On April 23, 2015, you were named Chairman of the Safran Board, and Philippe Petitcolin was named Chief Executive Officer. How would you summarize the results of this first year under the new governance structure?
Ross McInnes: In April 2015, the Board decided to separate the two main governance functions. Executive powers were placed under the responsibility of Philippe Petitcolin, while the Board, which I chair, determines strategic objectives as well as studying and deciding on major operations. The Board is also in charge of determining the future makeup of management bodies. Mandated by all shareholders, the Board exercises its expertise in areas defined by law, in the interest of the enterprise. It oversees actions ensuring that shareholders receive pertinent and balanced information on the enterprise's strategy, development model and long-term outlook.
The separation of functions perfectly addresses the Group's specific challenges. Furthermore, it fosters a healthy operating environment, encouraging communications and decision-making. This year marks the culmination of a managerial transition under perfect control, proving our Group's soundness and reflecting our values. Philippe Petitcolin and I are keeping a close eye on things to maintain a balance between short, medium and long-term goals and requirements. Furthermore, effective May 19, 2016, all Group companies changed their name to incorporate the Safran brand plus a description of their business. The name change will enhance our Group's recognition, and convey a more international image, understandable by more people. This is a vital challenge for Safran, since we generate over 80% of our revenues in international markets. The change also symbolizes a high-tech group, united by the same focus on excellence for the greater benefit of all customers.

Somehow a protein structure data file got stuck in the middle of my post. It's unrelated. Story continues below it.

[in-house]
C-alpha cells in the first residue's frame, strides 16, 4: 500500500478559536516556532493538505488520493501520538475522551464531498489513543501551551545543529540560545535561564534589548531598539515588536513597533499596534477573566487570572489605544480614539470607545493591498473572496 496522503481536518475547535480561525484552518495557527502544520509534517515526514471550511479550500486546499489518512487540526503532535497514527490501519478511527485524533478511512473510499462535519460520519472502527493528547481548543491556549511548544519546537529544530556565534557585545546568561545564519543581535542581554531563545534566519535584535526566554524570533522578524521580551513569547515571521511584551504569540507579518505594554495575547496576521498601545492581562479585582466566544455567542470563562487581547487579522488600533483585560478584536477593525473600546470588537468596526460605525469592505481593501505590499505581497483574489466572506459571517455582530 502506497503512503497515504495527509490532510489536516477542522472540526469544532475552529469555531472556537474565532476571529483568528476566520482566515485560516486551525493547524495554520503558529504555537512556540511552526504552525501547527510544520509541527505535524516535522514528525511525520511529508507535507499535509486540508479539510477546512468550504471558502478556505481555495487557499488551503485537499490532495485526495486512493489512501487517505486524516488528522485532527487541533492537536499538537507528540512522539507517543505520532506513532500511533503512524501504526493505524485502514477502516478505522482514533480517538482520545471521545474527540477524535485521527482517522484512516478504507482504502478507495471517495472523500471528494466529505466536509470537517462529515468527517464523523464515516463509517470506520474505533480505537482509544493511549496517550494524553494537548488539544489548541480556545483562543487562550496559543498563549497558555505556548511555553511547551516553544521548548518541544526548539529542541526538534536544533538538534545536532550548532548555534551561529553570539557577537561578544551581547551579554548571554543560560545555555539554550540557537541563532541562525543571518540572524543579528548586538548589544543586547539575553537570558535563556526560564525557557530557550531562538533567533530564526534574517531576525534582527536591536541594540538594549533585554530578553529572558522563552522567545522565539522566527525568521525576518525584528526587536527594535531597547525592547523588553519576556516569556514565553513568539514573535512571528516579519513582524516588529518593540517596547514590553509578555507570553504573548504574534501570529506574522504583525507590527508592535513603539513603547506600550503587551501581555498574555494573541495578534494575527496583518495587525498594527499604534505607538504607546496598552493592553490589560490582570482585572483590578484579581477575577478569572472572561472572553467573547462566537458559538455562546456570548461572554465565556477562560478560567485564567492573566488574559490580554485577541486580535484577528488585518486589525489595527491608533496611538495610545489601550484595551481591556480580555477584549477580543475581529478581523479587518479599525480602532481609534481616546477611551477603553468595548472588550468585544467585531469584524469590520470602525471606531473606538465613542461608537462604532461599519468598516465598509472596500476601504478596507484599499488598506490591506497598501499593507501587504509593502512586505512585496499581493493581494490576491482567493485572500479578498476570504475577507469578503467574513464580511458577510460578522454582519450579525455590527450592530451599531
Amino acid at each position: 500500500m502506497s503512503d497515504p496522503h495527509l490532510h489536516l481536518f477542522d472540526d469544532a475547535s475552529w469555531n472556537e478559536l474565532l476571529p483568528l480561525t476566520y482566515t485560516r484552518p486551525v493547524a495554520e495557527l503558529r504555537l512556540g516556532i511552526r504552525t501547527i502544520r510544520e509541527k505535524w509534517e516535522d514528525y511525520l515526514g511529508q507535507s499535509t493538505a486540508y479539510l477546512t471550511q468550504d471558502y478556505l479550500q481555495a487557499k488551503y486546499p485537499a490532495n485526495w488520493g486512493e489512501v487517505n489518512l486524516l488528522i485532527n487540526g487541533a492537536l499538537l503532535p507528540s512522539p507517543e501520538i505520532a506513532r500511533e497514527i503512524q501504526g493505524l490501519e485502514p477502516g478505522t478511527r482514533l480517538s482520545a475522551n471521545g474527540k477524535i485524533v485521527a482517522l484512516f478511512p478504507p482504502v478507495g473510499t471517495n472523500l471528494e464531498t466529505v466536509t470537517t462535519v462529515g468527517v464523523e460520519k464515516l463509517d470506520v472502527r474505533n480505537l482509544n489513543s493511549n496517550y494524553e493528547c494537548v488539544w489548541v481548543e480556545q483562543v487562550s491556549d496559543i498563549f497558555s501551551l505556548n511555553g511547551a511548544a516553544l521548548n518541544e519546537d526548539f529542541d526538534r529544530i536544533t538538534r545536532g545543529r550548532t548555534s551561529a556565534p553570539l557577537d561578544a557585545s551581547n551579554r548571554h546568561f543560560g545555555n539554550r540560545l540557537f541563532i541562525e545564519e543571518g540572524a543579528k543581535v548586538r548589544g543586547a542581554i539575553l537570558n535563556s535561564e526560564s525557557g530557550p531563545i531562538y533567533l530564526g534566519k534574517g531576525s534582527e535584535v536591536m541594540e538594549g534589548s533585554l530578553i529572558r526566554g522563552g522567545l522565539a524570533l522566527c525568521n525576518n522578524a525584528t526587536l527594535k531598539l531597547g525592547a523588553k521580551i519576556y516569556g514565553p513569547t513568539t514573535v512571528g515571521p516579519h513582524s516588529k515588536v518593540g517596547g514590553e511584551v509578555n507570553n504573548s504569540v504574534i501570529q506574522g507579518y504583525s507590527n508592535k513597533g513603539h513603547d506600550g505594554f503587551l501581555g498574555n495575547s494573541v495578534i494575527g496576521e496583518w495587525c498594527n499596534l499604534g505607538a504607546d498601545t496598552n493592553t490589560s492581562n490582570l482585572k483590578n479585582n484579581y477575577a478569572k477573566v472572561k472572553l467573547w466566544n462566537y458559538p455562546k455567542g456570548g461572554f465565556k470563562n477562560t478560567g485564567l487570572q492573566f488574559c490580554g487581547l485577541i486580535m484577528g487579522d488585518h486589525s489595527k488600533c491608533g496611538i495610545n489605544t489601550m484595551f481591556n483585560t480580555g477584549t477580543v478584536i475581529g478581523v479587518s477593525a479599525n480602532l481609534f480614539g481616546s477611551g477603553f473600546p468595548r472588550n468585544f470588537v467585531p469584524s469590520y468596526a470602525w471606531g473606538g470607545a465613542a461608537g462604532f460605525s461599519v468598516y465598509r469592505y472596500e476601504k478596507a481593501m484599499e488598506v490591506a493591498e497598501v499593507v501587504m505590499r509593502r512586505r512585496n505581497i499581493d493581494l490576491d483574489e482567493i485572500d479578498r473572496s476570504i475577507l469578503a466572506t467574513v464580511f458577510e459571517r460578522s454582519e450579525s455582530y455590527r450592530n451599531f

What were the highlights of the AGM on May 19?
Ross McInnes: The Annual General Meeting of Shareholders allows us to take stock of our successes during the previous year, while also deciding on future business objectives. It offers a sterling opportunity to talk with our shareholders and give them all the relevant information. We reviewed Safran's business and results in 2015, our outlook for 2016 and our major strategic challenges. Our shareholders voted for all proposals submitted and approved by the Board – a clear sign of trust in the choices and decisions made by corporate management and the Board of Directors. Safran continues to generate an attractive return on investment for its shareholders: we proposed a dividend of 1.38 euros/share at the Annual General Meeting, 15% higher than in 2014.
In early 2015, the French Foreign Office named you "special representative for Australia". Do you think this appointment played a role in winning the DCNS contract?
Ross McInnes: First, it's worth noting that French companies enjoy a broad presence in Australia, in a variety of sectors including luxury goods, transportation, aviation, pharmaceuticals, the environment, etc. With dual French and Australian citizenship, I am very familiar with the specific cultural and economic characteristics of the two countries. Working with the French foreign affairs and defense ministries, I'm part of a team concerning the DCNS. This appointment was made within the scope of France's development of "economic diplomacy". Thanks to this teamwork, the DCNS proposal was selected at the end of April for the design and construction of 12 new ocean-going submarines. But there's still a lot to be done by the end of the year to finalize this contract, worth an estimated 35 billion euros over a period of 50 years. This program clearly marks the beginning of a new era in the long-standing relationship between France and Australia.